The 12-Step Programs have saved and altered millions of lives across the globe. Today we will begin looking at these steps and the meanings/ interpretations behind them.
Before AA began, the Oxford Groups existed as a program of recovery from alcoholism. The Oxford groups were based upon the principles of absolute honesty, absolute purity, absolute unselfishness, and absolute love. What they discovered were that these four principles were difficult for anyone to maintain, let alone a recovering addict—thus AA was born as a program that was built upon the principle of “progress not perfection”; people were suggested that they made progress in their recovery not attain a perfect recovery. Absolutes were left behind and a “suggested program” was introduced.
Part of this program was the 12 suggested steps towards a life of recovery. The key to that statement is the “suggested” part, individuals could decide to do the steps or not do the steps, —and the only requirement to attending a 12-Step Program is the desire to change.
Today we will look at the first few steps of the AA program—other programs basically mirror the AA program by altering the word alcohol to suit the issue.
1–We admitted we were powerless over alcohol— that our lives had become unmanageable.
This step gets at the heart of accountability. Many have interpreted this as defeat. This is not intended as a statement of defeat, but rather a statement of becoming accountable for one’s actions and bringing a link between alcohol use and unmanageability. It is quite simple—over-use of alcohol causes problems in people’s lives and excessive over-use of alcohol destroys people’s lives. Alcoholics are infamous for seeking every other rationale besides alcohol for why their lives are in chaos; this step puts the accountability where it belongs.
2–Came to believe that a Power greater then ourselves could restore us to sanity.
As stated earlier, AA was built upon Judeo Christian principles and AA incorporated the need for spiritual recovery from alcoholism. Years of research had defined alcoholism as a bio-psycho-social disorder…today that has been extended to include spiritual. There have been vast amounts of research done in the area of spirituality over the past 15 years as it relates to alcoholism with many researchers drawing clear linkages between these two areas. AA was well ahead of its time in the development of this piece. The founders of AA understood the need for individuals to have a program of recovery that extended outside of the individual to something or someone more powerful and thus helpful. The simplistic definition of “insanity” is performing the same activity over and over and expecting different results; restoration of sanity here is the understandings that change were needed for change to occur.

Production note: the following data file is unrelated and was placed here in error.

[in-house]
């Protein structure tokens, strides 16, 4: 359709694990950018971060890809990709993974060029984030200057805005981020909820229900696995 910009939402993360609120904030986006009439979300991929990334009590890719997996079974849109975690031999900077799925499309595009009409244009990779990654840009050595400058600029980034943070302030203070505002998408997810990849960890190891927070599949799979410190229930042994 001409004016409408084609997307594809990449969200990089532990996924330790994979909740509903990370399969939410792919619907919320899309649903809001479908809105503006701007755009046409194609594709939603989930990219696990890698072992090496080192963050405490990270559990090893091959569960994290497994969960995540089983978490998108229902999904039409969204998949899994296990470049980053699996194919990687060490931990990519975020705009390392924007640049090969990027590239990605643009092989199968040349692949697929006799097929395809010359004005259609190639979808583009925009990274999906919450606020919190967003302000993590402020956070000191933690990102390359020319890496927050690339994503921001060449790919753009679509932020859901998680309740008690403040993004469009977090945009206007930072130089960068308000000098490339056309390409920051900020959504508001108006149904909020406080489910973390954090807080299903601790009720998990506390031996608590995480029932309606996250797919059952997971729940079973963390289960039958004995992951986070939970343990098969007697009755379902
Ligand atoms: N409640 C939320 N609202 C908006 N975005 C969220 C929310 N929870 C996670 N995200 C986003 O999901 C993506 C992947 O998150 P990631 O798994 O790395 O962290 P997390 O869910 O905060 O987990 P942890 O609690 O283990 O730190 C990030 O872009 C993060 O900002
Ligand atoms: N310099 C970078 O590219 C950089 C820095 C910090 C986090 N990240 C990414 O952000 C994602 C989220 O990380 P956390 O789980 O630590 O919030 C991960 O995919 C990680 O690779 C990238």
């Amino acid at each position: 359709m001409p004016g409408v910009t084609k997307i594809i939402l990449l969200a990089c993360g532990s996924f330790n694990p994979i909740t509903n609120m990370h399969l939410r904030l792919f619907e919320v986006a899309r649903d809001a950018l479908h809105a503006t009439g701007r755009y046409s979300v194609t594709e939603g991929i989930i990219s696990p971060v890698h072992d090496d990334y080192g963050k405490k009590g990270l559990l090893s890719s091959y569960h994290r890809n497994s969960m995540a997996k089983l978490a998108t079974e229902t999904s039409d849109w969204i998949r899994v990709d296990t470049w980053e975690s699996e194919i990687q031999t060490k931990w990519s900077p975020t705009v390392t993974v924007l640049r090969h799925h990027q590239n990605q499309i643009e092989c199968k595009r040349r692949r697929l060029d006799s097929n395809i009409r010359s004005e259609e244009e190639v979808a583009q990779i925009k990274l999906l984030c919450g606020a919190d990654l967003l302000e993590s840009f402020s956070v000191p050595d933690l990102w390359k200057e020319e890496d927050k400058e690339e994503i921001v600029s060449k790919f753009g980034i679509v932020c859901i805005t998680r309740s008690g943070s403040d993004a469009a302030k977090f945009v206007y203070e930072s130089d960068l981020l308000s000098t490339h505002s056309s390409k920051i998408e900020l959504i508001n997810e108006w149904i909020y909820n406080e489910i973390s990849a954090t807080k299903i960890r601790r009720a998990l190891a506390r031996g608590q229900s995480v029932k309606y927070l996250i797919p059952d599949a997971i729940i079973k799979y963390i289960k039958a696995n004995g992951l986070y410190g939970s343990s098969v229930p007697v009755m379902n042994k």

3–Made a decision to turn our will and our lives over to the care of God, as we understood Him.
Having performed research in the area of spiritual belief systems and alcoholism, I am keenly aware of the differences between those that accept and rely upon God as part of their recovery versus those that choose a different path. What this step requests is that a person is willing to rely upon God for good direction in their life (some members of AA even define God as Good Orderly Direction)—most addicts have not done an outstanding job in directing their own lives and thus a spiritual outside support can be essential. It additionally moves one away from ego based direction to understanding and appreciating external direction. How God is defined is reliant upon each individual member of AA—there is no stated religion or spiritual belief system in this step.
These steps build the initial foundations for recovery. When we come back to this, we will begin to explore the action steps within the 12-Steps.